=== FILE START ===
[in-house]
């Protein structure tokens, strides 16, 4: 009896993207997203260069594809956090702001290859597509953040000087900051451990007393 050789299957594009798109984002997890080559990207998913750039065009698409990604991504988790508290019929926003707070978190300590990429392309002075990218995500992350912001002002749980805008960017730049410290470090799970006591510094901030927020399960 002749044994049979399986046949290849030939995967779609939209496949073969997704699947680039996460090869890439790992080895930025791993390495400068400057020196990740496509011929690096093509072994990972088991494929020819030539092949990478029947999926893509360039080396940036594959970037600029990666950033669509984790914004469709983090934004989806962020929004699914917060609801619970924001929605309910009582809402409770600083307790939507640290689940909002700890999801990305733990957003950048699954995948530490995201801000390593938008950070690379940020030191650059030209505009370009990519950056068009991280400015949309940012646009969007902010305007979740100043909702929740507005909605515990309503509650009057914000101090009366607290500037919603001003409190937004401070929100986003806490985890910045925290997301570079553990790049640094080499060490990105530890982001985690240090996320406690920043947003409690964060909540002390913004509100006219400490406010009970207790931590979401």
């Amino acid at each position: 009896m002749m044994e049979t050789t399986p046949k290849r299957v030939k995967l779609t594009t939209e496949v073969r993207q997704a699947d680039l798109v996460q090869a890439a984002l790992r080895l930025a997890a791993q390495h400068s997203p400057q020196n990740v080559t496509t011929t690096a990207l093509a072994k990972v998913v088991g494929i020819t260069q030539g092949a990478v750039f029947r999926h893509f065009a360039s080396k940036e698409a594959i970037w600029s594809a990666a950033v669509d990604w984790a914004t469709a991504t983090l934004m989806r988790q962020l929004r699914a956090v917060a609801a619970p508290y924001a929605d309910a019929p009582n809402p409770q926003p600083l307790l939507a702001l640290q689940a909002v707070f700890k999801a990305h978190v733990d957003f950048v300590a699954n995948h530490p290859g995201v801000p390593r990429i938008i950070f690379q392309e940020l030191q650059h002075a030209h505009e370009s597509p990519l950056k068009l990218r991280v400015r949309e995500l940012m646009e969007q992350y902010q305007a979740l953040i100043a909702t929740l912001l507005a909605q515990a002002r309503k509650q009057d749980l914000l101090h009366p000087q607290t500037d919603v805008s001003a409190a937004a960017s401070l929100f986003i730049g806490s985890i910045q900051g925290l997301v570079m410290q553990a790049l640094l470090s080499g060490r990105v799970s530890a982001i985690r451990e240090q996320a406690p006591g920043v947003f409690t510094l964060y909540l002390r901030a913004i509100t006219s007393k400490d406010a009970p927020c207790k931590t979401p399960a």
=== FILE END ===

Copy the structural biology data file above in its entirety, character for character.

[in-house]
């Protein structure tokens, strides 16, 4: 009896993207997203260069594809956090702001290859597509953040000087900051451990007393 050789299957594009798109984002997890080559990207998913750039065009698409990604991504988790508290019929926003707070978190300590990429392309002075990218995500992350912001002002749980805008960017730049410290470090799970006591510094901030927020399960 002749044994049979399986046949290849030939995967779609939209496949073969997704699947680039996460090869890439790992080895930025791993390495400068400057020196990740496509011929690096093509072994990972088991494929020819030539092949990478029947999926893509360039080396940036594959970037600029990666950033669509984790914004469709983090934004989806962020929004699914917060609801619970924001929605309910009582809402409770600083307790939507640290689940909002700890999801990305733990957003950048699954995948530490995201801000390593938008950070690379940020030191650059030209505009370009990519950056068009991280400015949309940012646009969007902010305007979740100043909702929740507005909605515990309503509650009057914000101090009366607290500037919603001003409190937004401070929100986003806490985890910045925290997301570079553990790049640094080499060490990105530890982001985690240090996320406690920043947003409690964060909540002390913004509100006219400490406010009970207790931590979401």
């Amino acid at each position: 009896m002749m044994e049979t050789t399986p046949k290849r299957v030939k995967l779609t594009t939209e496949v073969r993207q997704a699947d680039l798109v996460q090869a890439a984002l790992r080895l930025a997890a791993q390495h400068s997203p400057q020196n990740v080559t496509t011929t690096a990207l093509a072994k990972v998913v088991g494929i020819t260069q030539g092949a990478v750039f029947r999926h893509f065009a360039s080396k940036e698409a594959i970037w600029s594809a990666a950033v669509d990604w984790a914004t469709a991504t983090l934004m989806r988790q962020l929004r699914a956090v917060a609801a619970p508290y924001a929605d309910a019929p009582n809402p409770q926003p600083l307790l939507a702001l640290q689940a909002v707070f700890k999801a990305h978190v733990d957003f950048v300590a699954n995948h530490p290859g995201v801000p390593r990429i938008i950070f690379q392309e940020l030191q650059h002075a030209h505009e370009s597509p990519l950056k068009l990218r991280v400015r949309e995500l940012m646009e969007q992350y902010q305007a979740l953040i100043a909702t929740l912001l507005a909605q515990a002002r309503k509650q009057d749980l914000l101090h009366p000087q607290t500037d919603v805008s001003a409190a937004a960017s401070l929100f986003i730049g806490s985890i910045q900051g925290l997301v570079m410290q553990a790049l640094l470090s080499g060490r990105v799970s530890a982001i985690r451990e240090q996320a406690p006591g920043v947003f409690t510094l964060y909540l002390r901030a913004i509100t006219s007393k400490d406010a009970p927020c207790k931590t979401p399960a």